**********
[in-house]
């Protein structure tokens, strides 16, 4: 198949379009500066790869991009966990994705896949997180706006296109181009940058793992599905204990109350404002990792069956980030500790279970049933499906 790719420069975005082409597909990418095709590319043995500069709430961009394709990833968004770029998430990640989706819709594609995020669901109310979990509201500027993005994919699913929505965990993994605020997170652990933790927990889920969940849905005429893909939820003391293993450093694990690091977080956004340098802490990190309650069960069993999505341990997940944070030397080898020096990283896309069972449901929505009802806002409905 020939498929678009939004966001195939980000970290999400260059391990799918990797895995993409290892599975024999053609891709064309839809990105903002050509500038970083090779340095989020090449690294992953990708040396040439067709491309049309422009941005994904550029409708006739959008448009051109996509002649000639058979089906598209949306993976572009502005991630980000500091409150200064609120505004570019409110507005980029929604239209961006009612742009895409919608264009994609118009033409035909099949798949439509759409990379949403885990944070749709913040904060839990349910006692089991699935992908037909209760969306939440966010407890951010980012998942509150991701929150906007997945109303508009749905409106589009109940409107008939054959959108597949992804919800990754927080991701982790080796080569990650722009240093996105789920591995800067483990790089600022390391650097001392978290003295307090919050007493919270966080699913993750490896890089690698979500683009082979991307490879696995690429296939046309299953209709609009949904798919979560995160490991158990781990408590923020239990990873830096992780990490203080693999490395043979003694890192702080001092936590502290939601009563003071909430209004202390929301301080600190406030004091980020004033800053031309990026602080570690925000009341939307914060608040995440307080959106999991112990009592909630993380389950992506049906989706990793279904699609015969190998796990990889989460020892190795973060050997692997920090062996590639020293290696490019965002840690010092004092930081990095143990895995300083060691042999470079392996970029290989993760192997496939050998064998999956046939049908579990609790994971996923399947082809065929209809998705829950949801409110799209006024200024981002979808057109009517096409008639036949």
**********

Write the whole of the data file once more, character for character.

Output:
[in-house]
């Protein structure tokens, strides 16, 4: 198949379009500066790869991009966990994705896949997180706006296109181009940058793992599905204990109350404002990792069956980030500790279970049933499906 790719420069975005082409597909990418095709590319043995500069709430961009394709990833968004770029998430990640989706819709594609995020669901109310979990509201500027993005994919699913929505965990993994605020997170652990933790927990889920969940849905005429893909939820003391293993450093694990690091977080956004340098802490990190309650069960069993999505341990997940944070030397080898020096990283896309069972449901929505009802806002409905 020939498929678009939004966001195939980000970290999400260059391990799918990797895995993409290892599975024999053609891709064309839809990105903002050509500038970083090779340095989020090449690294992953990708040396040439067709491309049309422009941005994904550029409708006739959008448009051109996509002649000639058979089906598209949306993976572009502005991630980000500091409150200064609120505004570019409110507005980029929604239209961006009612742009895409919608264009994609118009033409035909099949798949439509759409990379949403885990944070749709913040904060839990349910006692089991699935992908037909209760969306939440966010407890951010980012998942509150991701929150906007997945109303508009749905409106589009109940409107008939054959959108597949992804919800990754927080991701982790080796080569990650722009240093996105789920591995800067483990790089600022390391650097001392978290003295307090919050007493919270966080699913993750490896890089690698979500683009082979991307490879696995690429296939046309299953209709609009949904798919979560995160490991158990781990408590923020239990990873830096992780990490203080693999490395043979003694890192702080001092936590502290939601009563003071909430209004202390929301301080600190406030004091980020004033800053031309990026602080570690925000009341939307914060608040995440307080959106999991112990009592909630993380389950992506049906989706990793279904699609015969190998796990990889989460020892190795973060050997692997920090062996590639020293290696490019965002840690010092004092930081990095143990895995300083060691042999470079392996970029290989993760192997496939050998064998999956046939049908579990609790994971996923399947082809065929209809998705829950949801409110799209006024200024981002979808057109009517096409008639036949």